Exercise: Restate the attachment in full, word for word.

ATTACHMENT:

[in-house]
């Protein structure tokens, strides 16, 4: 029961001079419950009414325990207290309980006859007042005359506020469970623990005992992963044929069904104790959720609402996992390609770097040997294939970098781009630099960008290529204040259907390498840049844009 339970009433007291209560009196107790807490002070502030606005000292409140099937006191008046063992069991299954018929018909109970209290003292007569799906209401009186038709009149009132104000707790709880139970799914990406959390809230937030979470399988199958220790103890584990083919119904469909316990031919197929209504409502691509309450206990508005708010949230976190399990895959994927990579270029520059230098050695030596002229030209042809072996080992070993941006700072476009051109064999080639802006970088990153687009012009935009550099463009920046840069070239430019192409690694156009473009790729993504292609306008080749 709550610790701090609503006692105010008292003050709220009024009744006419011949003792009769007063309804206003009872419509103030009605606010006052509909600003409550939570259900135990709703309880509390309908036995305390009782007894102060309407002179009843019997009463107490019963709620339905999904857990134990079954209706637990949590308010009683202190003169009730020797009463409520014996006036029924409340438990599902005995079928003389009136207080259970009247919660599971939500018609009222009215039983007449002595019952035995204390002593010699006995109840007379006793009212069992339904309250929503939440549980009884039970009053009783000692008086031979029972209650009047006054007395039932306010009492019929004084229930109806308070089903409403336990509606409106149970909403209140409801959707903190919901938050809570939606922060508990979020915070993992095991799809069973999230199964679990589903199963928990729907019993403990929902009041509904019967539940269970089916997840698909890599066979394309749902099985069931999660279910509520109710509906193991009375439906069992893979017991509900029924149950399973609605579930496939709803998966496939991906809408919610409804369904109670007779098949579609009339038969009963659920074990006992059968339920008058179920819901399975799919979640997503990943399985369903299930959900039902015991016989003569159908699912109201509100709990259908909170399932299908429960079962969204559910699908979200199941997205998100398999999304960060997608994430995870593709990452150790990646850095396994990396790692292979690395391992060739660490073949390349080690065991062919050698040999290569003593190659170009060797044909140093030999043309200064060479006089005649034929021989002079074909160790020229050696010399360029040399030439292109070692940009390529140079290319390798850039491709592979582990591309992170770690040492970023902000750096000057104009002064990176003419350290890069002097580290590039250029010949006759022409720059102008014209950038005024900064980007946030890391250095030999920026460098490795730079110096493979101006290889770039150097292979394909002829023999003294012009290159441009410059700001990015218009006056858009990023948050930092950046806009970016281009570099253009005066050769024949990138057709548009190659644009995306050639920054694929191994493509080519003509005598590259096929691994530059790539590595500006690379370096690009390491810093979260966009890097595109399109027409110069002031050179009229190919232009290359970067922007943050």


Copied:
[in-house]
């Protein structure tokens, strides 16, 4: 029961001079419950009414325990207290309980006859007042005359506020469970623990005992992963044929069904104790959720609402996992390609770097040997294939970098781009630099960008290529204040259907390498840049844009 339970009433007291209560009196107790807490002070502030606005000292409140099937006191008046063992069991299954018929018909109970209290003292007569799906209401009186038709009149009132104000707790709880139970799914990406959390809230937030979470399988199958220790103890584990083919119904469909316990031919197929209504409502691509309450206990508005708010949230976190399990895959994927990579270029520059230098050695030596002229030209042809072996080992070993941006700072476009051109064999080639802006970088990153687009012009935009550099463009920046840069070239430019192409690694156009473009790729993504292609306008080749 709550610790701090609503006692105010008292003050709220009024009744006419011949003792009769007063309804206003009872419509103030009605606010006052509909600003409550939570259900135990709703309880509390309908036995305390009782007894102060309407002179009843019997009463107490019963709620339905999904857990134990079954209706637990949590308010009683202190003169009730020797009463409520014996006036029924409340438990599902005995079928003389009136207080259970009247919660599971939500018609009222009215039983007449002595019952035995204390002593010699006995109840007379006793009212069992339904309250929503939440549980009884039970009053009783000692008086031979029972209650009047006054007395039932306010009492019929004084229930109806308070089903409403336990509606409106149970909403209140409801959707903190919901938050809570939606922060508990979020915070993992095991799809069973999230199964679990589903199963928990729907019993403990929902009041509904019967539940269970089916997840698909890599066979394309749902099985069931999660279910509520109710509906193991009375439906069992893979017991509900029924149950399973609605579930496939709803998966496939991906809408919610409804369904109670007779098949579609009339038969009963659920074990006992059968339920008058179920819901399975799919979640997503990943399985369903299930959900039902015991016989003569159908699912109201509100709990259908909170399932299908429960079962969204559910699908979200199941997205998100398999999304960060997608994430995870593709990452150790990646850095396994990396790692292979690395391992060739660490073949390349080690065991062919050698040999290569003593190659170009060797044909140093030999043309200064060479006089005649034929021989002079074909160790020229050696010399360029040399030439292109070692940009390529140079290319390798850039491709592979582990591309992170770690040492970023902000750096000057104009002064990176003419350290890069002097580290590039250029010949006759022409720059102008014209950038005024900064980007946030890391250095030999920026460098490795730079110096493979101006290889770039150097292979394909002829023999003294012009290159441009410059700001990015218009006056858009990023948050930092950046806009970016281009570099253009005066050769024949990138057709548009190659644009995306050639920054694929191994493509080519003509005598590259096929691994530059790539590595500006690379370096690009390491810093979260966009890097595109399109027409110069002031050179009229190919232009290359970067922007943050």